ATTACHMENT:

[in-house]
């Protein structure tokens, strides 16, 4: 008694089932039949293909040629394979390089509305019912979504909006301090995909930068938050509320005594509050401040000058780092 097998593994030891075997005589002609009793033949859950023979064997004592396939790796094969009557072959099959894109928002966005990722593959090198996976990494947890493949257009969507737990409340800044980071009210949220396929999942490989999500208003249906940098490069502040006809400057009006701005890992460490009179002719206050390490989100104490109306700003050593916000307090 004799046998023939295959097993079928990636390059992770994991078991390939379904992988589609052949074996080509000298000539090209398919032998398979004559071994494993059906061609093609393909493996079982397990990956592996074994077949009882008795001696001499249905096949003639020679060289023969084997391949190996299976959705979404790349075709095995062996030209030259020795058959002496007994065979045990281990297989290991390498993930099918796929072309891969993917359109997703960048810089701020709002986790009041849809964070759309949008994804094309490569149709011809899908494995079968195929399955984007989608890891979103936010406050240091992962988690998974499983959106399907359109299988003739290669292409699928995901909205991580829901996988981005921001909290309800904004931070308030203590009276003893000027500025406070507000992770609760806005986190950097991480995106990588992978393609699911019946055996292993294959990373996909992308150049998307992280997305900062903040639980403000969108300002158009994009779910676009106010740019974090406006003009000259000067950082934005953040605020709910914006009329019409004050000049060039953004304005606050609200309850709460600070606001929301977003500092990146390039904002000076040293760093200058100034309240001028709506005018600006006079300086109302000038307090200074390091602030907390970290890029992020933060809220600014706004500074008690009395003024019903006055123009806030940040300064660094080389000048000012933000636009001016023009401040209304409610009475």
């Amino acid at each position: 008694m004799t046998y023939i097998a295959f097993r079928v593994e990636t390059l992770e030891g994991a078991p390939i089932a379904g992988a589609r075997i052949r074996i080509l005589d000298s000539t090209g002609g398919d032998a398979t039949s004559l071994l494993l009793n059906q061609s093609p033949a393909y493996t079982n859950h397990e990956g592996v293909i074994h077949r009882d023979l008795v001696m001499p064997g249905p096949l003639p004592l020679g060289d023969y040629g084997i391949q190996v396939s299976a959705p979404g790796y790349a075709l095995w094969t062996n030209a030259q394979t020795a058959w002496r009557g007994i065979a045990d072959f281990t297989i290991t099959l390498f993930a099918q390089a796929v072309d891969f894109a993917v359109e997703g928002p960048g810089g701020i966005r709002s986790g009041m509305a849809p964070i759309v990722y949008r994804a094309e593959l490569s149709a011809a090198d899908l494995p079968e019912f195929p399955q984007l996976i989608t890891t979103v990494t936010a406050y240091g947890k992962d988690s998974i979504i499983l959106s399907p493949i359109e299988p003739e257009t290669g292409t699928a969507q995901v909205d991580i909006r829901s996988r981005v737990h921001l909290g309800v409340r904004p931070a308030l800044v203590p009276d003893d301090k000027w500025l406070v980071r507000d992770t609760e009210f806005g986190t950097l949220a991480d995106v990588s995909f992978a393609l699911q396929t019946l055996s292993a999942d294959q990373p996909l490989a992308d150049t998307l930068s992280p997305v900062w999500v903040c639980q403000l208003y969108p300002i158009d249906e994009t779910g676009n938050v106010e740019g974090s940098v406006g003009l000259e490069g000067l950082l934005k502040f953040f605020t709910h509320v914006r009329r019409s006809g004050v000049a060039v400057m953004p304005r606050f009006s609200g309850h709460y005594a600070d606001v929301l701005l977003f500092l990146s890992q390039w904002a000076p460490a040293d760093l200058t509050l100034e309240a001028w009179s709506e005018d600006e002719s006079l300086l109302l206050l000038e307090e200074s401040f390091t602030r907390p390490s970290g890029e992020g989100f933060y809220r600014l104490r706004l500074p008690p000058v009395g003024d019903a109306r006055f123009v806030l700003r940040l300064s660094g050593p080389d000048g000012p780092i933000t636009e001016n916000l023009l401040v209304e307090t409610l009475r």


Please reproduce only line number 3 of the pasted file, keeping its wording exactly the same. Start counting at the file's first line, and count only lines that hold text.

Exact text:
């Amino acid at each position: 008694m004799t046998y023939i097998a295959f097993r079928v593994e990636t390059l992770e030891g994991a078991p390939i089932a379904g992988a589609r075997i052949r074996i080509l005589d000298s000539t090209g002609g398919d032998a398979t039949s004559l071994l494993l009793n059906q061609s093609p033949a393909y493996t079982n859950h397990e990956g592996v293909i074994h077949r009882d023979l008795v001696m001499p064997g249905p096949l003639p004592l020679g060289d023969y040629g084997i391949q190996v396939s299976a959705p979404g790796y790349a075709l095995w094969t062996n030209a030259q394979t020795a058959w002496r009557g007994i065979a045990d072959f281990t297989i290991t099959l390498f993930a099918q390089a796929v072309d891969f894109a993917v359109e997703g928002p960048g810089g701020i966005r709002s986790g009041m509305a849809p964070i759309v990722y949008r994804a094309e593959l490569s149709a011809a090198d899908l494995p079968e019912f195929p399955q984007l996976i989608t890891t979103v990494t936010a406050y240091g947890k992962d988690s998974i979504i499983l959106s399907p493949i359109e299988p003739e257009t290669g292409t699928a969507q995901v909205d991580i909006r829901s996988r981005v737990h921001l909290g309800v409340r904004p931070a308030l800044v203590p009276d003893d301090k000027w500025l406070v980071r507000d992770t609760e009210f806005g986190t950097l949220a991480d995106v990588s995909f992978a393609l699911q396929t019946l055996s292993a999942d294959q990373p996909l490989a992308d150049t998307l930068s992280p997305v900062w999500v903040c639980q403000l208003y969108p300002i158009d249906e994009t779910g676009n938050v106010e740019g974090s940098v406006g003009l000259e490069g000067l950082l934005k502040f953040f605020t709910h509320v914006r009329r019409s006809g004050v000049a060039v400057m953004p304005r606050f009006s609200g309850h709460y005594a600070d606001v929301l701005l977003f500092l990146s890992q390039w904002a000076p460490a040293d760093l200058t509050l100034e309240a001028w009179s709506e005018d600006e002719s006079l300086l109302l206050l000038e307090e200074s401040f390091t602030r907390p390490s970290g890029e992020g989100f933060y809220r600014l104490r706004l500074p008690p000058v009395g003024d019903a109306r006055f123009v806030l700003r940040l300064s660094g050593p080389d000048g000012p780092i933000t636009e001016n916000l023009l401040v209304e307090t409610l009475r």